The Los Angeles Police Department enters an important stage tomorrow in its reform after the Rampart corruption scandal, beginning two years in which it must show “substantial compliance” with scores of federally mandated changes, reports the Los Angeles Times. U.S. District Judge Garry Feess is expected to look at the “totality of the circumstances” in deciding whether to end or extend the consent decree, said Michael Cherkasky, assigned by the judge to monitor progress. Even if there are failures over the next two years, the LAPD could still meet the overall goal if the sum and substance of broad-based, meaningful reform were achieved.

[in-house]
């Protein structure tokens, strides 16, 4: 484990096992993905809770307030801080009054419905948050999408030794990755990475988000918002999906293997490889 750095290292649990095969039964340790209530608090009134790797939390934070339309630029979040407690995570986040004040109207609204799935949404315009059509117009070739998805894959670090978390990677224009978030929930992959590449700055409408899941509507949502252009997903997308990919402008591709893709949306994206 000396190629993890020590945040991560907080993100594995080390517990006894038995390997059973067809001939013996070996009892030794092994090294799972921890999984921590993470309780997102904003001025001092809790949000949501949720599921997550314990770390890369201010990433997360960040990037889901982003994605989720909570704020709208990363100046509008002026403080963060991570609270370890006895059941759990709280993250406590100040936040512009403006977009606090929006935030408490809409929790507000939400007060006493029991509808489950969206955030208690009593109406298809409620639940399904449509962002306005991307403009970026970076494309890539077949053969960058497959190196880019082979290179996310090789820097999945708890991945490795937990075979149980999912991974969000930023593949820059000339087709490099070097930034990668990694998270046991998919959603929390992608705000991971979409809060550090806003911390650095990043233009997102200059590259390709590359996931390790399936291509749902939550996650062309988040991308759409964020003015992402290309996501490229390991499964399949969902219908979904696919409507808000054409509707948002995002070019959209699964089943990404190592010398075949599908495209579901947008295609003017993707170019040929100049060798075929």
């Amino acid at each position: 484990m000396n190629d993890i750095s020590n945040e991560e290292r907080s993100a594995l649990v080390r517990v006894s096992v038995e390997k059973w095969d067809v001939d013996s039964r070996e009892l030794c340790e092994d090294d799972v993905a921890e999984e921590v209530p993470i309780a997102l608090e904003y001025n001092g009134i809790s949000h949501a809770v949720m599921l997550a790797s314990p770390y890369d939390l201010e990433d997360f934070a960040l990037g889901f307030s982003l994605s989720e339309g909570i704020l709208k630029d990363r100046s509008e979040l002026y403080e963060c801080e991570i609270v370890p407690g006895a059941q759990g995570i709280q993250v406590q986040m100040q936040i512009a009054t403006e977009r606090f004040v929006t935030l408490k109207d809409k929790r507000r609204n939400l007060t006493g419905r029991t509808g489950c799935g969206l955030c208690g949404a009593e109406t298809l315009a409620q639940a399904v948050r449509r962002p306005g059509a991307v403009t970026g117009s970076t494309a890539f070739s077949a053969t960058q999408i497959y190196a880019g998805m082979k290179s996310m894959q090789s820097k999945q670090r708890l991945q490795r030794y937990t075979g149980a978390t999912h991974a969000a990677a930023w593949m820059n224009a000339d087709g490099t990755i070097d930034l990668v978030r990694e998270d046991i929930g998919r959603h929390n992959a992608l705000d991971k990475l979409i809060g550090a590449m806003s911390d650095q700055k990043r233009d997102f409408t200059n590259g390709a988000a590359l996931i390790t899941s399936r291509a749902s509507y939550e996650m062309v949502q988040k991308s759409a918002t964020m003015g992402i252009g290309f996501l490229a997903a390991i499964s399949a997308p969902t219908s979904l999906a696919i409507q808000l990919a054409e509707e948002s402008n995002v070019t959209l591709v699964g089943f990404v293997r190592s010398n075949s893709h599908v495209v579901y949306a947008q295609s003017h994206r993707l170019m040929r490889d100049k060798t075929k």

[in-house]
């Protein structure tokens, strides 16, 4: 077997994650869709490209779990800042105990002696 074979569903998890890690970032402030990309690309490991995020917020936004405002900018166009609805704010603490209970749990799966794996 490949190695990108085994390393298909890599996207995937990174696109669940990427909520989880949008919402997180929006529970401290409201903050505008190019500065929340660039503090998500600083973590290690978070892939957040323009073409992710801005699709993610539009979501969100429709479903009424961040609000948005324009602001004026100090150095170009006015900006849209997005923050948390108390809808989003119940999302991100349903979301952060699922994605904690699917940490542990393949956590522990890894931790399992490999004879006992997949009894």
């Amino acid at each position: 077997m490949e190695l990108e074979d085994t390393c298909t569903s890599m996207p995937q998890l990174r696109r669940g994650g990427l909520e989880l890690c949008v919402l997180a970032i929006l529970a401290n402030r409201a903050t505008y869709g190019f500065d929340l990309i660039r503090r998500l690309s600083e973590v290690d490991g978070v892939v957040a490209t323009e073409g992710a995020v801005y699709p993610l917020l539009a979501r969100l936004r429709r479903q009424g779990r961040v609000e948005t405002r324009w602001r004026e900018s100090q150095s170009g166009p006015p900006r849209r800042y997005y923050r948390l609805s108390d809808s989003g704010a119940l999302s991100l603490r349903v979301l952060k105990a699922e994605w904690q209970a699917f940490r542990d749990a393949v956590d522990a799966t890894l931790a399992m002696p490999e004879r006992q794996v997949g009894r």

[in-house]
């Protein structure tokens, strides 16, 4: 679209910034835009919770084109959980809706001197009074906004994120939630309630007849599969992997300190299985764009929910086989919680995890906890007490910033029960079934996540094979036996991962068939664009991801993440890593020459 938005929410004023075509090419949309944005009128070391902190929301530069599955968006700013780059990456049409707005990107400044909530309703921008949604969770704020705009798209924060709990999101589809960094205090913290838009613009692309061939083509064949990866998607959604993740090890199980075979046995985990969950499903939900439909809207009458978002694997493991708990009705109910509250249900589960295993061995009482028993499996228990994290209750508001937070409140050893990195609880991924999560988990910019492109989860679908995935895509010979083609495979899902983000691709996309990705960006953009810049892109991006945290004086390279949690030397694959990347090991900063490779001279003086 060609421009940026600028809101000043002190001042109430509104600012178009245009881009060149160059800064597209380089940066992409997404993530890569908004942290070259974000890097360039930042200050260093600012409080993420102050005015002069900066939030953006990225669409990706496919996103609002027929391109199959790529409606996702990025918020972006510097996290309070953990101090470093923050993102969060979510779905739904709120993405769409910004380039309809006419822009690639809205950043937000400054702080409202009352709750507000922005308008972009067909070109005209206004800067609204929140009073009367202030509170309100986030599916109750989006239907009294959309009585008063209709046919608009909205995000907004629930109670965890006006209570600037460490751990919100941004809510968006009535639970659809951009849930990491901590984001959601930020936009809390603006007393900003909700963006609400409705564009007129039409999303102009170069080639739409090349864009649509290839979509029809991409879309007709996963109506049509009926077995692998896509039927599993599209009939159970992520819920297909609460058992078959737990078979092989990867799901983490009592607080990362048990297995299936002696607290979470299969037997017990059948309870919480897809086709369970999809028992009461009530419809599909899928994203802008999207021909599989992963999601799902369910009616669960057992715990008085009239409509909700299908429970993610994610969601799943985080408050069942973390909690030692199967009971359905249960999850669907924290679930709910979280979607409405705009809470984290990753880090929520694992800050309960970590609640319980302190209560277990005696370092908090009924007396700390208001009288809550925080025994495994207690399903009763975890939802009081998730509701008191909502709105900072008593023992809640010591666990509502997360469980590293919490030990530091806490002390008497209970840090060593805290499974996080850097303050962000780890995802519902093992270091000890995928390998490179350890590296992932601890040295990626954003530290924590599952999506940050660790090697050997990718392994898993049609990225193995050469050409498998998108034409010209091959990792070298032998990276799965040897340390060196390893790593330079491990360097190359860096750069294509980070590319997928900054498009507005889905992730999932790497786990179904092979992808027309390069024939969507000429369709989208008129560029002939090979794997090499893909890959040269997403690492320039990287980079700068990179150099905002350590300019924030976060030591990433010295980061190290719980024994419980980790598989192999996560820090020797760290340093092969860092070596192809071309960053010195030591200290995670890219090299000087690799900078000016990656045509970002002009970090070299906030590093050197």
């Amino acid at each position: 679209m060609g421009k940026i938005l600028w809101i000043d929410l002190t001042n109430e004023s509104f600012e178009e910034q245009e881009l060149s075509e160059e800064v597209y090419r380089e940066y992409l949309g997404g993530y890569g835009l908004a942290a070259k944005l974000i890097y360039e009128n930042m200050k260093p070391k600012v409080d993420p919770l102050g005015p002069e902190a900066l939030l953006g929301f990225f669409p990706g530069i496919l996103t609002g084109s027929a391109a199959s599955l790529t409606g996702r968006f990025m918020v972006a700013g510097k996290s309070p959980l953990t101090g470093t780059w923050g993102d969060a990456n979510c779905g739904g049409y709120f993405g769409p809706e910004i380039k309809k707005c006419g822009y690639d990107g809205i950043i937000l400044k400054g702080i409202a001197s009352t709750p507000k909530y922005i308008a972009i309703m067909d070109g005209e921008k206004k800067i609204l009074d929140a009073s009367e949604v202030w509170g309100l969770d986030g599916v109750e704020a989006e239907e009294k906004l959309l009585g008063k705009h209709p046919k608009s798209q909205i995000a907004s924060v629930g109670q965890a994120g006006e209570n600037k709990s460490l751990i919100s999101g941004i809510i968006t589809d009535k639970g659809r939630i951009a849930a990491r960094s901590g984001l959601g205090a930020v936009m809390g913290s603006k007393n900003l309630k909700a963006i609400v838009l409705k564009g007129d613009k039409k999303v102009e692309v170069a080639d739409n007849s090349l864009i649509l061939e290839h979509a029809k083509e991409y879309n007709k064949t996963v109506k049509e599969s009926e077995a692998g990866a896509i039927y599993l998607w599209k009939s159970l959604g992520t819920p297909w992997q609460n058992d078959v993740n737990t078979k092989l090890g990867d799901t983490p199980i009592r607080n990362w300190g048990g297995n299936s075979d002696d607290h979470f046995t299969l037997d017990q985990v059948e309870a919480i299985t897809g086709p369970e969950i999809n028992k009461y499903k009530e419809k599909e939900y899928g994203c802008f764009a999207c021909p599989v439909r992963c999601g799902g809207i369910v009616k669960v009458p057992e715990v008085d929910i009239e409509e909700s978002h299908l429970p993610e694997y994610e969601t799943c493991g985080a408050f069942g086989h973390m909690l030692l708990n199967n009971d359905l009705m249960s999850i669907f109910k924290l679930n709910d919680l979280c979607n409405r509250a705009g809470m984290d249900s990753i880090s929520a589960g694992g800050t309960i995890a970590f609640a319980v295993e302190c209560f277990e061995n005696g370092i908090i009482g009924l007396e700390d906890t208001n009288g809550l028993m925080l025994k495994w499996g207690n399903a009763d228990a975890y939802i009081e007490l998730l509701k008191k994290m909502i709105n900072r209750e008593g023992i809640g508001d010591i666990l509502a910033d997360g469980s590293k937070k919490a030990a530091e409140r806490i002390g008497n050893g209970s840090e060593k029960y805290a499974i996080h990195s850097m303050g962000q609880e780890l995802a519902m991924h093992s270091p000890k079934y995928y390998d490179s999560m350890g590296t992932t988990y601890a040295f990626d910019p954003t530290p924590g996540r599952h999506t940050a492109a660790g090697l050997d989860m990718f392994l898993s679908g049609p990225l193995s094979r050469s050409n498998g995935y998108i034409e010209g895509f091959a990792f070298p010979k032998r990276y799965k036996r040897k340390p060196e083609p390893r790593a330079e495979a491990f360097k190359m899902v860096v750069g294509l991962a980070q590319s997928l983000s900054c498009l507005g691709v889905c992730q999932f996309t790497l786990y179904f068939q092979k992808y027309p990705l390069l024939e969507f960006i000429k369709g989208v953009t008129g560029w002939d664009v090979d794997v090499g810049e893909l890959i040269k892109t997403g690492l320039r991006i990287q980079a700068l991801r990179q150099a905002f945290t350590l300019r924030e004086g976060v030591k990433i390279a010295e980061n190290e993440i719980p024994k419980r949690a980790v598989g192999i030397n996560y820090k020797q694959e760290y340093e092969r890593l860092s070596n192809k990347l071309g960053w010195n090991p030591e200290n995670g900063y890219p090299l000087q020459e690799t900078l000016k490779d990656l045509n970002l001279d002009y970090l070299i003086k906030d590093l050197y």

At a news conference today, Mayor James Hahn and Police Chief William Bratton will discuss compliance issues and what they hope will be the last two years of federal oversight. Federal officials forced the department to enter into the reforms after the U.S. Department of Justice found a pattern of violations of the civil rights of residents. The court mandate followed the Rampart corruption scandal, in which a former officer told authorities that he and other officers had routinely falsified evidence, framed suspects, and covered up unjustifiable shootings. Under the decree, imposed in 2001, the LAPD has until June 15, 2006, to have shown two years of substantial compliance with the reforms concerning response to civilian complaints, collection of data, investigation into use-of-force incidents involving officers, and supervision of undercover officers.